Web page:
Panel Paper: Power Calculations for Moderator Effects in Cluster Randomized Trials

Saturday, November 9, 2013 : 3:50 PM
3017 Monroe (Washington Marriott)

*Names in bold indicate Presenter

Jessaca Spybrook, Western Michigan University
Cluster randomized trials (CRTs) have become increasingly common as a means for evaluating the effectiveness of social programs. For example, CRTs have been conducted to examine the effectiveness of programs designed to prevent drug abuse among youth, reduce violent behavior among students, enhance parenting skills, and improve student achievement. CRTs have become more widespread in evaluations of the effectiveness of social programs and policies for two primary reasons. First, when they are feasible and if they are well designed and implemented, randomized trials are the best way to establish causal relationships. Second, the natural clustering in many organizations and the fact that programs are often implemented at the group level makes CRT’s a logical choice. For example, in the U.S. education system, students are nested within classrooms within schools within districts, and educational interventions are typically delivered at the classroom, school, or district level.            

However, the sheer presence of a CRT to evaluate a program or policy is not enough to generate rigorous evidence of the effectiveness of a program. As noted above, the trials must be well-designed and implemented in order to generate high-quality evidence of program effectiveness. In the past 15 years, the field has made substantial progress in terms of how to design CRTs and how to calculate the statistical power for the main effect of treatment. However, designing a study to detect the main effect of treatment may not be sufficient. It is quite reasonable that context matters in these studies and thus designing studies to examine for whom and under what conditions a program is effective is critical.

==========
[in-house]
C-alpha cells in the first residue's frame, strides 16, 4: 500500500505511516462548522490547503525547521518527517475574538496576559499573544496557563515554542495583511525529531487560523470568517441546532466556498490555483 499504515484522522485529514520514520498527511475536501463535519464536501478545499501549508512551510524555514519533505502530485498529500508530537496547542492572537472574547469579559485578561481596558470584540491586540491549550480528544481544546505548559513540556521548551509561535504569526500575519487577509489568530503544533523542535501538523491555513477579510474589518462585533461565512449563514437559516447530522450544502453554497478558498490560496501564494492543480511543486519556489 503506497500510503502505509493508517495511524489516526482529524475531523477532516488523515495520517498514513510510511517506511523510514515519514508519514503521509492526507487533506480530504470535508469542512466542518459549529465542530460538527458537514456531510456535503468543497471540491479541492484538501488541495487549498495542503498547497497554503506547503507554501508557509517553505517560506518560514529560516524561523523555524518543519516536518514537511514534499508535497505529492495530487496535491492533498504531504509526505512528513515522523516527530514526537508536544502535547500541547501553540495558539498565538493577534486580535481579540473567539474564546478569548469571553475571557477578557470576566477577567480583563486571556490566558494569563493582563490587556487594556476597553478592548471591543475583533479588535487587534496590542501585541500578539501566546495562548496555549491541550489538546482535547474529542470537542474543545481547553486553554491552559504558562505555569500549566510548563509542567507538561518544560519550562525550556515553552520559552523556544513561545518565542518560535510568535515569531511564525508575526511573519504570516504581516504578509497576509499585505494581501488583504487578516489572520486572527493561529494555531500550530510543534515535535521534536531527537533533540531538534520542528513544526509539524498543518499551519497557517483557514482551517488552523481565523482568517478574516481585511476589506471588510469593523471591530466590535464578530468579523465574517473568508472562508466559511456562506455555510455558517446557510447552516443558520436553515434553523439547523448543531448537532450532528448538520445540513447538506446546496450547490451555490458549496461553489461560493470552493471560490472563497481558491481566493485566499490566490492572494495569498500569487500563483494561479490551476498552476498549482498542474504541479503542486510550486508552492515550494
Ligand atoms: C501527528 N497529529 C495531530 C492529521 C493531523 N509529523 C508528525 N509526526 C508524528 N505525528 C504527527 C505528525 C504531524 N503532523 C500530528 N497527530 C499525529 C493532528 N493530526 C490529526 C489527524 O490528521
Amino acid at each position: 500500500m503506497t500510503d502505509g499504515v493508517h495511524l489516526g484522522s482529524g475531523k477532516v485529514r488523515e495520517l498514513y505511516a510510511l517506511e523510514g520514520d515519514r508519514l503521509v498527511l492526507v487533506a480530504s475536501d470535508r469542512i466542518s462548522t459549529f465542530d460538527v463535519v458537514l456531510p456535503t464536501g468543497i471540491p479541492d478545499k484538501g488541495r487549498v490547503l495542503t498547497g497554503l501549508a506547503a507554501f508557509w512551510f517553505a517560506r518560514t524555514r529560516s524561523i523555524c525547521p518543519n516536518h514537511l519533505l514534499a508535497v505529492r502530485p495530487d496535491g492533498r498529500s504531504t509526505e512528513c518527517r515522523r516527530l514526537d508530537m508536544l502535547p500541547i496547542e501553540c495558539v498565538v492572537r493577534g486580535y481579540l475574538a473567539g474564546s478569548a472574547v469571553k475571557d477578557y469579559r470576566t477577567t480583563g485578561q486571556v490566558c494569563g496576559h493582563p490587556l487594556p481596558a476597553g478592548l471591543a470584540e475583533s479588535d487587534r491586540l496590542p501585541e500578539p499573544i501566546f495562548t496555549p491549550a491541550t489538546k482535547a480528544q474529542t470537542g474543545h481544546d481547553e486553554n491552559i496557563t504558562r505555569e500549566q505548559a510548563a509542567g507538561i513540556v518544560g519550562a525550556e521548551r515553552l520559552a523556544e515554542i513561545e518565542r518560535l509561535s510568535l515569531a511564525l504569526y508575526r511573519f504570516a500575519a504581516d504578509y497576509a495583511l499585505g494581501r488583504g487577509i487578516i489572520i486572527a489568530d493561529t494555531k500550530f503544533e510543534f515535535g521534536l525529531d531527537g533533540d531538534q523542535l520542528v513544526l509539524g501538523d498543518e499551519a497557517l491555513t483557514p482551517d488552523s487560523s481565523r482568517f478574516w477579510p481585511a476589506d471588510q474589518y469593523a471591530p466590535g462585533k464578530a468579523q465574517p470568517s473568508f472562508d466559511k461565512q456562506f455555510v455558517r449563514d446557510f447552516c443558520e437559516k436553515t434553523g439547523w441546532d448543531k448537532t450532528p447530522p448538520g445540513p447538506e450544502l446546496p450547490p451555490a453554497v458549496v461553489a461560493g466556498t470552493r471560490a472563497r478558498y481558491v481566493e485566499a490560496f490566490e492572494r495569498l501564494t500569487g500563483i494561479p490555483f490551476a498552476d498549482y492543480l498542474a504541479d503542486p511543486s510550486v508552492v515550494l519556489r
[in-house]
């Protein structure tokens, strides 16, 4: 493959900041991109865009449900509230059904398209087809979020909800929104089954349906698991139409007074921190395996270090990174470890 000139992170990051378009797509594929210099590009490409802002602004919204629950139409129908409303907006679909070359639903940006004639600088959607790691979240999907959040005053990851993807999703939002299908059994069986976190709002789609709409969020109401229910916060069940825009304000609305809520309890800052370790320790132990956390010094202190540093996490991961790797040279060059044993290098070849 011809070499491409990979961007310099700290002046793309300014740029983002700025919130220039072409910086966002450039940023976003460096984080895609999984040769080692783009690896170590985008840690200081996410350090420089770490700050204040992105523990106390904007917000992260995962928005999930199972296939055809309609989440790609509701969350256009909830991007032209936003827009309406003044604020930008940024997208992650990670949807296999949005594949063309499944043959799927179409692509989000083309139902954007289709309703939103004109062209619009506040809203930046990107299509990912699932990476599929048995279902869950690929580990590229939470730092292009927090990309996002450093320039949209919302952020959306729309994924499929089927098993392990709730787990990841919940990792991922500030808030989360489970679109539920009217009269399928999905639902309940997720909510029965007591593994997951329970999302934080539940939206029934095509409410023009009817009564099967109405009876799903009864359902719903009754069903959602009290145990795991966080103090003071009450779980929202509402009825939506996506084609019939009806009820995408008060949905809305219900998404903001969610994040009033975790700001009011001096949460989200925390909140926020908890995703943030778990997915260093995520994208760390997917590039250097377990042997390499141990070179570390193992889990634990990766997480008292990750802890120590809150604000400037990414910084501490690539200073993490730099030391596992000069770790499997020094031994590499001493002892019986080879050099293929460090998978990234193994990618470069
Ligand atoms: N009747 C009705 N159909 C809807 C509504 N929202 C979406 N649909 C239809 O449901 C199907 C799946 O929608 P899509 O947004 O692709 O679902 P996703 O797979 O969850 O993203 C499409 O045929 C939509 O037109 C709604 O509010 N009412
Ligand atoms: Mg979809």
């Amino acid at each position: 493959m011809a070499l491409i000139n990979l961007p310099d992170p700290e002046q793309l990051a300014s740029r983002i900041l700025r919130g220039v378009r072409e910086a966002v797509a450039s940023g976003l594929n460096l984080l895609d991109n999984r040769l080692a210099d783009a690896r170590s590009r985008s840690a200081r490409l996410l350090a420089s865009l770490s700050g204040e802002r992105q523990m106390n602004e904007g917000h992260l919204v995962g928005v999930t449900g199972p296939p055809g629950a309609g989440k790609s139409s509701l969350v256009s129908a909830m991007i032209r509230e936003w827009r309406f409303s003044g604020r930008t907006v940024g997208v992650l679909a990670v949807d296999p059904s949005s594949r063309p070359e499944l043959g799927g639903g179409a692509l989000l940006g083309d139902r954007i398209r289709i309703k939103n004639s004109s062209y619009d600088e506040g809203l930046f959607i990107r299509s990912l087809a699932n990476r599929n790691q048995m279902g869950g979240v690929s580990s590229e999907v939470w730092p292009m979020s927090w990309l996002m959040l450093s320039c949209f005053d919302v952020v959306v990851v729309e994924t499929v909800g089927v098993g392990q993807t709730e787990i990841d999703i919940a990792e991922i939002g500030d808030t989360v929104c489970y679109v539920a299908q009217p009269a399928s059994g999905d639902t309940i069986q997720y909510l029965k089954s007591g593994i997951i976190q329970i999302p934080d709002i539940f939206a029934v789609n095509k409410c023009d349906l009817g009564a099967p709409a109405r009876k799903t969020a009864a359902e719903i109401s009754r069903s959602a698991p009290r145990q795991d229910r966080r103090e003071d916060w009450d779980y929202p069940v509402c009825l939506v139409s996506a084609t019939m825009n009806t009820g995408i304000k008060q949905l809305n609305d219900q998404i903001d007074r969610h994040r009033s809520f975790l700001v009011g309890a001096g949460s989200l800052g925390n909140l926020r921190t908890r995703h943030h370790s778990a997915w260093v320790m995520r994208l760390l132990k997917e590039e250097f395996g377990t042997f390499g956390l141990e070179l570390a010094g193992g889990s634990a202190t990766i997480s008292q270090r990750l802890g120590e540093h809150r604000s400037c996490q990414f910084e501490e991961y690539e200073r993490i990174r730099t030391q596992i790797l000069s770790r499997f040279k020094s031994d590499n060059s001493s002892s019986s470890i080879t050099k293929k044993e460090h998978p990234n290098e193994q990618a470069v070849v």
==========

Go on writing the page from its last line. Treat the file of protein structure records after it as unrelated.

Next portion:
The purpose of this paper is to provide a resource for researchers designing studies that not only test whether or not a program works, but under what conditions and for whom. Specifically, I provide power calculations for dichotomous student and cluster level moderators for the following types of CRTs: 2-level CRT, 3-level CRT, 3-level multisite cluster randomized trial (MSCRT), and 4-level MSCRT. To make the calculations accessible for researchers planning CRTs, I also include a tool, R code in this case, for researchers conducting these calculations. The calculations and code in this paper is a next step towards building capacity in field for researchers to design CRTs that move beyond the main effect of treatment.